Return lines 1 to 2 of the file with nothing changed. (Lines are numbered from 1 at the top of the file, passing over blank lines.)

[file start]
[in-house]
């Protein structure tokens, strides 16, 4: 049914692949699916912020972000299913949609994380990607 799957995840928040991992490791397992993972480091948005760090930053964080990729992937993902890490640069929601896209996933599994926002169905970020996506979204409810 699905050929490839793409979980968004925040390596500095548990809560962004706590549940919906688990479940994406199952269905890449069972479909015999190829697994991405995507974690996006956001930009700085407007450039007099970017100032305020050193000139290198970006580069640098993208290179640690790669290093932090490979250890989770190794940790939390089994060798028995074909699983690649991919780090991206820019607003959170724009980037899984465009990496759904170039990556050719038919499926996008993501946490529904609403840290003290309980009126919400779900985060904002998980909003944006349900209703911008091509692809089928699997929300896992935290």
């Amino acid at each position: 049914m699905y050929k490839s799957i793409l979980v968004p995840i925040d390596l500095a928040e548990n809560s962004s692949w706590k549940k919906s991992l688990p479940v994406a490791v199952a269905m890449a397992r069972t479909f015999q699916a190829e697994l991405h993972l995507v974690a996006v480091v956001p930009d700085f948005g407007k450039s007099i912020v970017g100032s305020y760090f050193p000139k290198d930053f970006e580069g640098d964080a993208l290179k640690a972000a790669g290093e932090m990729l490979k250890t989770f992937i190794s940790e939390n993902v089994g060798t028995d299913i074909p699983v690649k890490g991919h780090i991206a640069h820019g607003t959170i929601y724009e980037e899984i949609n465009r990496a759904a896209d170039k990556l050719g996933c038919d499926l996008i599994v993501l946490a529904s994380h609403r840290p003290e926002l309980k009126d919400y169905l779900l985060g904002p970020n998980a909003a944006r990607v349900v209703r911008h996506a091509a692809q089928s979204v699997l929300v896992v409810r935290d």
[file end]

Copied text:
[in-house]
């Protein structure tokens, strides 16, 4: 049914692949699916912020972000299913949609994380990607 799957995840928040991992490791397992993972480091948005760090930053964080990729992937993902890490640069929601896209996933599994926002169905970020996506979204409810 699905050929490839793409979980968004925040390596500095548990809560962004706590549940919906688990479940994406199952269905890449069972479909015999190829697994991405995507974690996006956001930009700085407007450039007099970017100032305020050193000139290198970006580069640098993208290179640690790669290093932090490979250890989770190794940790939390089994060798028995074909699983690649991919780090991206820019607003959170724009980037899984465009990496759904170039990556050719038919499926996008993501946490529904609403840290003290309980009126919400779900985060904002998980909003944006349900209703911008091509692809089928699997929300896992935290």